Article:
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  1. Rupee hits a fresh two year high of 63.6

Rupee hits a fresh two year high of 63.6

The Rupee hitting a fresh high of 63.6 against the US Dollar assumes significance as it had been trading in the 64-65 range for the last four months.

By: | Updated: August 3, 2017 1:01 PM
Reserve Bank of India, MPC, ASEAN, Standard Chartered Bank, CPI inflation, PNB Gilts, monetary policy, repo rate The Indian Rupee hit a fresh two year high of Rs 63.6 against USD on Thursday, it’s best since August 2015. (Image: Reuters)

The Indian Rupee hit a fresh two year high of Rs 63.6 against USD on Thursday, it’s best since August 2015. Yesterday, the INR had closed at RS 63.7 against the dollar. The rupee is up by nearly 6% in the year, and emerged as one of the best performing currencies in the world. This new high assumes significance, as the INR had been trading in the 64-65 range in the last four months. Foreign investors have invested a staggering $4 billion into the Indian capital market in July, as they see “better prospects” of economic growth as compared to other emerging markets. While on the other side, low inflation in the United States and a lack of anticipated fiscal reforms has caused the US yields to fall. Consequently, the US Dollar has underperformed. Ananth Narayan, head, financial markets, Standard Chartered Bank explained, “The fundamentals for India have improved and, on the other hand, the dollar has weakened. All this has made India one of the-best-performing currencies in the world.”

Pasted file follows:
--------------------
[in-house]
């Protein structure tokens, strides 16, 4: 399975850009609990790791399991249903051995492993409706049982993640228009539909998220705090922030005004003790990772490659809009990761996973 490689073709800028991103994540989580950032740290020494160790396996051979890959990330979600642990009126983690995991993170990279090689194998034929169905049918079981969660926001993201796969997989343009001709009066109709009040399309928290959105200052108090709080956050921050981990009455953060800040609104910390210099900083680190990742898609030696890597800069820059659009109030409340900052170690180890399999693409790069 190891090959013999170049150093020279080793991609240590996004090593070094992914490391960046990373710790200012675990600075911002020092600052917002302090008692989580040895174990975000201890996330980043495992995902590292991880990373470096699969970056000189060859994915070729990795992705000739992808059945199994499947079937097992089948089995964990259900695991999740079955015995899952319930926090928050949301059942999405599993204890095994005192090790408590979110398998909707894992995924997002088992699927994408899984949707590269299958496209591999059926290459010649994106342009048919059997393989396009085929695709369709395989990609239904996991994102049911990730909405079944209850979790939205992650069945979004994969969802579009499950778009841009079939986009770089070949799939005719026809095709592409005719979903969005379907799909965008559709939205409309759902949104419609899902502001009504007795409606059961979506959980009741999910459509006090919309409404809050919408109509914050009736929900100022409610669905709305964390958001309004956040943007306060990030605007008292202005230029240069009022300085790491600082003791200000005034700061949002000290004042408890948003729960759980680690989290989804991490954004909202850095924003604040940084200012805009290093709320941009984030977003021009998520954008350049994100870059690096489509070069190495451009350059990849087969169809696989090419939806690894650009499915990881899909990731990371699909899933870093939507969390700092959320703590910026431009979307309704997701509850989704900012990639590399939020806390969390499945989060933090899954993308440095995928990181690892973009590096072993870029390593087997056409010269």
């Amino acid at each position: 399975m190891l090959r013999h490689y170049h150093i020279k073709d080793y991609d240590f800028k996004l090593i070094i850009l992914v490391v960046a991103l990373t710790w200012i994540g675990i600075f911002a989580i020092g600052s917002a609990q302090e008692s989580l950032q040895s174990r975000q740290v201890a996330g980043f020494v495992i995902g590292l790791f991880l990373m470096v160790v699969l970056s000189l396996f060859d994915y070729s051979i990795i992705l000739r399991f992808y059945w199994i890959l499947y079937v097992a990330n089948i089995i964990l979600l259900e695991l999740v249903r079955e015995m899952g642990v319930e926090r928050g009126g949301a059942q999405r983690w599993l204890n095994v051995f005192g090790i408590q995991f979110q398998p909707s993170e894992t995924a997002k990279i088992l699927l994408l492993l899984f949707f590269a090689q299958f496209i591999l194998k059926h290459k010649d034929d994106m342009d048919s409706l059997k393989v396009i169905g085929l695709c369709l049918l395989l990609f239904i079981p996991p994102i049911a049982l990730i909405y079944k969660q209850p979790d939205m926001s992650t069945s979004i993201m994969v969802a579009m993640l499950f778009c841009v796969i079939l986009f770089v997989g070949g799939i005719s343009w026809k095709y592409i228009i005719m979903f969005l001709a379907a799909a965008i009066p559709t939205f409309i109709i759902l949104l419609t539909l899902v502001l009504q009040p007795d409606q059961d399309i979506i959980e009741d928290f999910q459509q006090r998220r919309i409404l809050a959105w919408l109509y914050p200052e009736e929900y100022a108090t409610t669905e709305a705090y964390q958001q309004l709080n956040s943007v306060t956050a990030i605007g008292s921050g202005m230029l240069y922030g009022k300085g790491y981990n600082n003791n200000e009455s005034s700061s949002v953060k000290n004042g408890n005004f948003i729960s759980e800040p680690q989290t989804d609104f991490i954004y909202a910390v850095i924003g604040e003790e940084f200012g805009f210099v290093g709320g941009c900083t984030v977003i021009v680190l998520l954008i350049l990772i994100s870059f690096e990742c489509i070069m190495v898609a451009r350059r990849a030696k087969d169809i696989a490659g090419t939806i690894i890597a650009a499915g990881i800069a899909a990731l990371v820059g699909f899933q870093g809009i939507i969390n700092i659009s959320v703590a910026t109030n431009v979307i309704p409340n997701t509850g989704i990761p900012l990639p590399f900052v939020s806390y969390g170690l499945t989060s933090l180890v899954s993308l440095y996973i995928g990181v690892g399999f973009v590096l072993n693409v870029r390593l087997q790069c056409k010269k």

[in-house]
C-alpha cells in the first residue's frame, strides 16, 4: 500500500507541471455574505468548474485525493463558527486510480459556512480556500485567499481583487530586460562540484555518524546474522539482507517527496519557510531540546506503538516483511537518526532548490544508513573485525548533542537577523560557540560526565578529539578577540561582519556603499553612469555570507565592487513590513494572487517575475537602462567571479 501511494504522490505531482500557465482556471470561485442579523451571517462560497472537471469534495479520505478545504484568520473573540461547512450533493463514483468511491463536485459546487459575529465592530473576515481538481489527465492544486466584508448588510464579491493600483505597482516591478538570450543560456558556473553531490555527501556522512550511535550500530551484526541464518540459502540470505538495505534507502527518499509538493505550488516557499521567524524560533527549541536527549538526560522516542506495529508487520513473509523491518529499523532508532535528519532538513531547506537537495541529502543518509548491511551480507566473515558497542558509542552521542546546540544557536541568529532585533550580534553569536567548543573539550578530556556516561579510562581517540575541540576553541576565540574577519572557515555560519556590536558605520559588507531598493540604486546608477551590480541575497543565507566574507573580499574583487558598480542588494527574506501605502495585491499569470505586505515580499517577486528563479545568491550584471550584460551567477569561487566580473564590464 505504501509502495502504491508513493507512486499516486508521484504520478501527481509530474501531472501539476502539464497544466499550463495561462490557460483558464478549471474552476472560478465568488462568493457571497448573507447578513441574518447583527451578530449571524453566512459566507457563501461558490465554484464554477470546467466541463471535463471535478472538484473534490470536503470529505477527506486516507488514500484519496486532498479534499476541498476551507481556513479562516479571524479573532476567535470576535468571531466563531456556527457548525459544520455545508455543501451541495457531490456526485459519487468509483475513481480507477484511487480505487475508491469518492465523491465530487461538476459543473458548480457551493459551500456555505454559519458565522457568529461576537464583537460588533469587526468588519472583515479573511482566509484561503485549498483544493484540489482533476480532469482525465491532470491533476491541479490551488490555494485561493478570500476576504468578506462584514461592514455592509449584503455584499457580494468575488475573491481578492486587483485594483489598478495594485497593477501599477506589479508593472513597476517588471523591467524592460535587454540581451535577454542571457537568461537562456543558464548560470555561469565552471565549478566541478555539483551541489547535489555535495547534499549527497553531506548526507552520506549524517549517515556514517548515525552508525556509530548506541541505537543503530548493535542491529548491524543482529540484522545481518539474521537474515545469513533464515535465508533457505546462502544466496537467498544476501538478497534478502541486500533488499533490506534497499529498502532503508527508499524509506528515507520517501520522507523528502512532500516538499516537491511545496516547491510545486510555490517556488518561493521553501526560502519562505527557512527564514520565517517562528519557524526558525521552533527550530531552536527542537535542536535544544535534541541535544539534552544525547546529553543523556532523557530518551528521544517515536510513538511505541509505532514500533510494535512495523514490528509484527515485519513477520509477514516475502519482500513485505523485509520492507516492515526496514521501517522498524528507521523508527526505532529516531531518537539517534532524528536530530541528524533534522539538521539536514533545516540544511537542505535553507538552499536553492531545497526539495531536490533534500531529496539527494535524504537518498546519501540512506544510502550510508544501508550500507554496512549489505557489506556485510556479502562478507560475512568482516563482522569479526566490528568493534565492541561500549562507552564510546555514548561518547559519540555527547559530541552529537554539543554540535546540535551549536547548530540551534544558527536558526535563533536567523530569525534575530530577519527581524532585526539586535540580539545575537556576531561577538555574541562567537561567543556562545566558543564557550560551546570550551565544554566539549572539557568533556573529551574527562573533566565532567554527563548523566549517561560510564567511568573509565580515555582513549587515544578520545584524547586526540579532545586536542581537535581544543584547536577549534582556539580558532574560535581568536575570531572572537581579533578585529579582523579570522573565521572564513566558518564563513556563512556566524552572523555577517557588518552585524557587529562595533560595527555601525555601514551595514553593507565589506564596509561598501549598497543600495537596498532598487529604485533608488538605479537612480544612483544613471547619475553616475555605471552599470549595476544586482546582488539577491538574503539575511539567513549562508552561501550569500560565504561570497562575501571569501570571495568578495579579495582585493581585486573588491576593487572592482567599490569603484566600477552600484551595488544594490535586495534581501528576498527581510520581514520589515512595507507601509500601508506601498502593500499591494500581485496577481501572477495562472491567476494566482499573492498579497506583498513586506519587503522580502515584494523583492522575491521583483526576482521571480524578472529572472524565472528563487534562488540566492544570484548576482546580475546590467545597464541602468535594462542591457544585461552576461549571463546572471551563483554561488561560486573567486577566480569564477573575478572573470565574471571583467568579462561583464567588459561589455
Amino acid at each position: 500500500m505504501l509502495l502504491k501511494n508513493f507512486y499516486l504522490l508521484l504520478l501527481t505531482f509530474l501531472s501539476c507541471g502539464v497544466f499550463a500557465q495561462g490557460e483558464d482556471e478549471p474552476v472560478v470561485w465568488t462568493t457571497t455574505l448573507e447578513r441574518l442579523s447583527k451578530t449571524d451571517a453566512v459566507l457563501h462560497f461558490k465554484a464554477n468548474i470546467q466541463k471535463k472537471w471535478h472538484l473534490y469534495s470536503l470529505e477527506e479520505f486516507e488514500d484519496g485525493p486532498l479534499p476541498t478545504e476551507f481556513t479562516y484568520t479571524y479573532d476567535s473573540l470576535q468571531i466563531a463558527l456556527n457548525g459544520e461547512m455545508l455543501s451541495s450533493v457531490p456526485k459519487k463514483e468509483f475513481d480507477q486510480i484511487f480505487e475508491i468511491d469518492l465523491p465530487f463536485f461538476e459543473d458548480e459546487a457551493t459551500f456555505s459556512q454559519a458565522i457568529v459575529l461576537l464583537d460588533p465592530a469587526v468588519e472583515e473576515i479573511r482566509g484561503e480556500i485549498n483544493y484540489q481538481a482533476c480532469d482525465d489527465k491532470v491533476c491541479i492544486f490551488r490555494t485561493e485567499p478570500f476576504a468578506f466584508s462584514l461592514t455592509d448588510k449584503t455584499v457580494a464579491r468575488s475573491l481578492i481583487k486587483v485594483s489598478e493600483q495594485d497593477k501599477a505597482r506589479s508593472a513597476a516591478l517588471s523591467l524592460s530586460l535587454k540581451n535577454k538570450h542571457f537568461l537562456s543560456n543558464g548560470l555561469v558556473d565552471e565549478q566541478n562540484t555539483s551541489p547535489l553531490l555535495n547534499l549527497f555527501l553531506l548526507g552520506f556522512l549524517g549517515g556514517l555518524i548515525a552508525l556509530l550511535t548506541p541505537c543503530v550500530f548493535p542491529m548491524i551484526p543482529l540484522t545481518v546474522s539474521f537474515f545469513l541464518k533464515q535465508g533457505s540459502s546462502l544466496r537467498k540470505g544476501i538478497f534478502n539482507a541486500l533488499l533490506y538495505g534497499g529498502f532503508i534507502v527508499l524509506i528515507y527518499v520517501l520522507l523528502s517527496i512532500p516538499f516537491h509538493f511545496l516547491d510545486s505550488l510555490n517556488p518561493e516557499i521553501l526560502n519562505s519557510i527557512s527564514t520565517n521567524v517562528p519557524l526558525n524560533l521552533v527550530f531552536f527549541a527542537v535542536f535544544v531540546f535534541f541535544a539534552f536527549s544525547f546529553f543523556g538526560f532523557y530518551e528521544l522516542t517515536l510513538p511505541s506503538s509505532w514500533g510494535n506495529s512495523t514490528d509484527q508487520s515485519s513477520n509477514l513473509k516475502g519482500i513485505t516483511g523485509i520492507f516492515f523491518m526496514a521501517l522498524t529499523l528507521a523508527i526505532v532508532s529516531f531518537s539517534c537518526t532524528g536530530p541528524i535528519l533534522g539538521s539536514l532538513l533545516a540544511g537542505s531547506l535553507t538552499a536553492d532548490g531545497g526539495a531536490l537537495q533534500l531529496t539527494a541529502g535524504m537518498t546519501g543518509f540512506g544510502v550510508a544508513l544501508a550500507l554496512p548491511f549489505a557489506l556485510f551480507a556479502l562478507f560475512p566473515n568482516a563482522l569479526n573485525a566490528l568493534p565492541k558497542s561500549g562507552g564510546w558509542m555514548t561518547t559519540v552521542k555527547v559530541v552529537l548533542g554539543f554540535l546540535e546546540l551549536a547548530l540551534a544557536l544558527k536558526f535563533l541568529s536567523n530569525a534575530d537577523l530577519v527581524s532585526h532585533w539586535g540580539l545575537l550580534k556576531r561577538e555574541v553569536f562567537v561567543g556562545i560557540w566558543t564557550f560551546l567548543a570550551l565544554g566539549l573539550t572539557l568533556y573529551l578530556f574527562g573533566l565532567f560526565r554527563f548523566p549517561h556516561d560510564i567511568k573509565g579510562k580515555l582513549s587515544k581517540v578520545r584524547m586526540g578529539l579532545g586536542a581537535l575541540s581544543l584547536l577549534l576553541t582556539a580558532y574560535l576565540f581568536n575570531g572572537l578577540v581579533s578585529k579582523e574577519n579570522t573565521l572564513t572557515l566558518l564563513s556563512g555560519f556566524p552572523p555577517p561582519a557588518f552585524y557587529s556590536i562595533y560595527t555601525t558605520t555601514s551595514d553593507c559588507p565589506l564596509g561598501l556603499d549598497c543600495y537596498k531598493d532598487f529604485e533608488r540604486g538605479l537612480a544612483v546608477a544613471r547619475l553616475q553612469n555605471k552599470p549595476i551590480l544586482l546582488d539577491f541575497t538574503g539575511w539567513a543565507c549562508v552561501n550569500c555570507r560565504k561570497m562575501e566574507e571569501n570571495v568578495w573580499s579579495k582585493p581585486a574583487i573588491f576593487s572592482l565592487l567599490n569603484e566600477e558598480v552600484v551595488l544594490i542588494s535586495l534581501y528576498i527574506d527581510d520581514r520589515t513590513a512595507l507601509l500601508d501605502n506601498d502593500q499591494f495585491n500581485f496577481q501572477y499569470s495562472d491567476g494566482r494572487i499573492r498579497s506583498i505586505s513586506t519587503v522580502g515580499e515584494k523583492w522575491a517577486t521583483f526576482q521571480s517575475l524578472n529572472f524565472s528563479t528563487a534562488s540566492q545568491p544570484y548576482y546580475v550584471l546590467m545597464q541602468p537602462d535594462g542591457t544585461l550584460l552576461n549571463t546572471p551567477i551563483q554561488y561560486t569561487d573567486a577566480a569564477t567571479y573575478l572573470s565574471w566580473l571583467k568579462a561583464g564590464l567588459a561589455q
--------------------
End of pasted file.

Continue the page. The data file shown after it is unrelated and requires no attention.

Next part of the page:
The rupee moving from strength to strength will keep imported inflation under check, however, it may adversely impact the competitiveness of exports. The timely 25 basis points rate cut announced by RBI yesterday too played a role in the rupee achieving this feat. Earlier, on Tuesday, the Rupee had rallied more than 10 paise on hopes of a rate cut. Yesterday, the central bank had revised the key interest rate to 6%, down by 0.25%. The economic affairs secretary, Subhash Chandra Garg said, “We welcome the 25 bps cut in the Repo Rate as an important step necessary to converge toward the appropriate real monetary conditions for sustained growth consistent with India’s potential and for stable, moderate inflation”.

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